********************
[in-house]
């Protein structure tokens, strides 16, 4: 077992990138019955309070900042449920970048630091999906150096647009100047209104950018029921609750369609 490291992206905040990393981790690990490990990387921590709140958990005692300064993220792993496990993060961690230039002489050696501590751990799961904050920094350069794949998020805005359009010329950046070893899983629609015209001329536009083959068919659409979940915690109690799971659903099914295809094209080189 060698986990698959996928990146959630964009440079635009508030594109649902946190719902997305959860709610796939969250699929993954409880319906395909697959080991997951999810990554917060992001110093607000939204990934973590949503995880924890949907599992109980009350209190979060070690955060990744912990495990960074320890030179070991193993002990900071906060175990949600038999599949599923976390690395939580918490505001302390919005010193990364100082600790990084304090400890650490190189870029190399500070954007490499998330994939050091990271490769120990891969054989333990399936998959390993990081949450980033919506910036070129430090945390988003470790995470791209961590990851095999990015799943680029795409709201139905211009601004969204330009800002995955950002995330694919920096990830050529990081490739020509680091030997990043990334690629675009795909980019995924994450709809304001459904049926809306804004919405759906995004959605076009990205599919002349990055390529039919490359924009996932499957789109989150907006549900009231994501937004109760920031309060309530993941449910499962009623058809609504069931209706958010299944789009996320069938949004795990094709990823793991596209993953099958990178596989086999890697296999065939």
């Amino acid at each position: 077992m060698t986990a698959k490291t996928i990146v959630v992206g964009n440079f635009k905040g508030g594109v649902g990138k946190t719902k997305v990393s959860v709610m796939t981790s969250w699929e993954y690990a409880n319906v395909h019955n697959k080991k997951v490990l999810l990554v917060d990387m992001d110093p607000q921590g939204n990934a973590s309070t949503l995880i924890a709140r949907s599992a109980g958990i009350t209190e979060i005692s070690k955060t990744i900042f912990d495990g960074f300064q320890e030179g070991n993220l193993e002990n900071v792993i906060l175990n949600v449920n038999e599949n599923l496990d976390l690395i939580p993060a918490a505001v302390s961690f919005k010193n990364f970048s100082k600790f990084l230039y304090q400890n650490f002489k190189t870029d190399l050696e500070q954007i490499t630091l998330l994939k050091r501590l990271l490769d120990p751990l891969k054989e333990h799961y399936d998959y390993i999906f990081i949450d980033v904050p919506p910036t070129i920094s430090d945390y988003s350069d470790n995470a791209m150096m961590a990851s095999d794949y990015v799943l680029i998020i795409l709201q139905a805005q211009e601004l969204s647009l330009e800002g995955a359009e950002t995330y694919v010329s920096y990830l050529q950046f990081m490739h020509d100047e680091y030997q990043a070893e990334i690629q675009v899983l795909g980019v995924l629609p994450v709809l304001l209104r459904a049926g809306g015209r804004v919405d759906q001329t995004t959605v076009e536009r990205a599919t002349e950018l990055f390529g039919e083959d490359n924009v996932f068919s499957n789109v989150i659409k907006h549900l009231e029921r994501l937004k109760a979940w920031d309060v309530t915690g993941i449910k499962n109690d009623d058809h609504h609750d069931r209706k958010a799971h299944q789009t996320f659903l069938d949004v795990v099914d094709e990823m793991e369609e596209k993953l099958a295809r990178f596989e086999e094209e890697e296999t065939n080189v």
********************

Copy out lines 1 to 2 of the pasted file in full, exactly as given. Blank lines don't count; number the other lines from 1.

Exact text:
[in-house]
């Protein structure tokens, strides 16, 4: 077992990138019955309070900042449920970048630091999906150096647009100047209104950018029921609750369609 490291992206905040990393981790690990490990990387921590709140958990005692300064993220792993496990993060961690230039002489050696501590751990799961904050920094350069794949998020805005359009010329950046070893899983629609015209001329536009083959068919659409979940915690109690799971659903099914295809094209080189 060698986990698959996928990146959630964009440079635009508030594109649902946190719902997305959860709610796939969250699929993954409880319906395909697959080991997951999810990554917060992001110093607000939204990934973590949503995880924890949907599992109980009350209190979060070690955060990744912990495990960074320890030179070991193993002990900071906060175990949600038999599949599923976390690395939580918490505001302390919005010193990364100082600790990084304090400890650490190189870029190399500070954007490499998330994939050091990271490769120990891969054989333990399936998959390993990081949450980033919506910036070129430090945390988003470790995470791209961590990851095999990015799943680029795409709201139905211009601004969204330009800002995955950002995330694919920096990830050529990081490739020509680091030997990043990334690629675009795909980019995924994450709809304001459904049926809306804004919405759906995004959605076009990205599919002349990055390529039919490359924009996932499957789109989150907006549900009231994501937004109760920031309060309530993941449910499962009623058809609504069931209706958010299944789009996320069938949004795990094709990823793991596209993953099958990178596989086999890697296999065939």